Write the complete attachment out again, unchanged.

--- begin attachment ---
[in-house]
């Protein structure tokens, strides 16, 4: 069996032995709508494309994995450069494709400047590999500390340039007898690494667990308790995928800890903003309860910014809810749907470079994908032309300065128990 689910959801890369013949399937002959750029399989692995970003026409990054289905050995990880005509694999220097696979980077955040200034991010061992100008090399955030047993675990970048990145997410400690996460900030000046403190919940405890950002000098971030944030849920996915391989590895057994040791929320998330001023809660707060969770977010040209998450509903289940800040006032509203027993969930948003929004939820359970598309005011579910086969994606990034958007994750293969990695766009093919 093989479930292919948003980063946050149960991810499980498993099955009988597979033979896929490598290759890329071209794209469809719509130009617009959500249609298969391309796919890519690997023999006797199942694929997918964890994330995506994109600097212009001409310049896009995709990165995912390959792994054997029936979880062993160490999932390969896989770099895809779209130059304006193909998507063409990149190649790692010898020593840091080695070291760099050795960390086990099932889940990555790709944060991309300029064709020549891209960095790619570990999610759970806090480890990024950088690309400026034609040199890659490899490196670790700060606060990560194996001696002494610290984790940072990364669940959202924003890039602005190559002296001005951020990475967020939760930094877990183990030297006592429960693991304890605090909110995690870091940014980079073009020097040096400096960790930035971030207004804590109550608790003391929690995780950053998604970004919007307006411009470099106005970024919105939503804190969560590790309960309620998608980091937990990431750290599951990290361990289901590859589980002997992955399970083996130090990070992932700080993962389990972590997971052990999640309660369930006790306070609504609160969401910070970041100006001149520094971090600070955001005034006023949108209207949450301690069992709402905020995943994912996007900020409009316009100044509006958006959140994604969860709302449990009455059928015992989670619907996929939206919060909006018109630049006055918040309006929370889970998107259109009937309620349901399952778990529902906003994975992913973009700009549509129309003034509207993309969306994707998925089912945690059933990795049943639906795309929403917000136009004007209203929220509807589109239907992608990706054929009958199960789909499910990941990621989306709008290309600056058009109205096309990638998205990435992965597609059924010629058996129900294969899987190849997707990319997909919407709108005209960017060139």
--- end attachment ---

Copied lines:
[in-house]
């Protein structure tokens, strides 16, 4: 069996032995709508494309994995450069494709400047590999500390340039007898690494667990308790995928800890903003309860910014809810749907470079994908032309300065128990 689910959801890369013949399937002959750029399989692995970003026409990054289905050995990880005509694999220097696979980077955040200034991010061992100008090399955030047993675990970048990145997410400690996460900030000046403190919940405890950002000098971030944030849920996915391989590895057994040791929320998330001023809660707060969770977010040209998450509903289940800040006032509203027993969930948003929004939820359970598309005011579910086969994606990034958007994750293969990695766009093919 093989479930292919948003980063946050149960991810499980498993099955009988597979033979896929490598290759890329071209794209469809719509130009617009959500249609298969391309796919890519690997023999006797199942694929997918964890994330995506994109600097212009001409310049896009995709990165995912390959792994054997029936979880062993160490999932390969896989770099895809779209130059304006193909998507063409990149190649790692010898020593840091080695070291760099050795960390086990099932889940990555790709944060991309300029064709020549891209960095790619570990999610759970806090480890990024950088690309400026034609040199890659490899490196670790700060606060990560194996001696002494610290984790940072990364669940959202924003890039602005190559002296001005951020990475967020939760930094877990183990030297006592429960693991304890605090909110995690870091940014980079073009020097040096400096960790930035971030207004804590109550608790003391929690995780950053998604970004919007307006411009470099106005970024919105939503804190969560590790309960309620998608980091937990990431750290599951990290361990289901590859589980002997992955399970083996130090990070992932700080993962389990972590997971052990999640309660369930006790306070609504609160969401910070970041100006001149520094971090600070955001005034006023949108209207949450301690069992709402905020995943994912996007900020409009316009100044509006958006959140994604969860709302449990009455059928015992989670619907996929939206919060909006018109630049006055918040309006929370889970998107259109009937309620349901399952778990529902906003994975992913973009700009549509129309003034509207993309969306994707998925089912945690059933990795049943639906795309929403917000136009004007209203929220509807589109239907992608990706054929009958199960789909499910990941990621989306709008290309600056058009109205096309990638998205990435992965597609059924010629058996129900294969899987190849997707990319997909919407709108005209960017060139």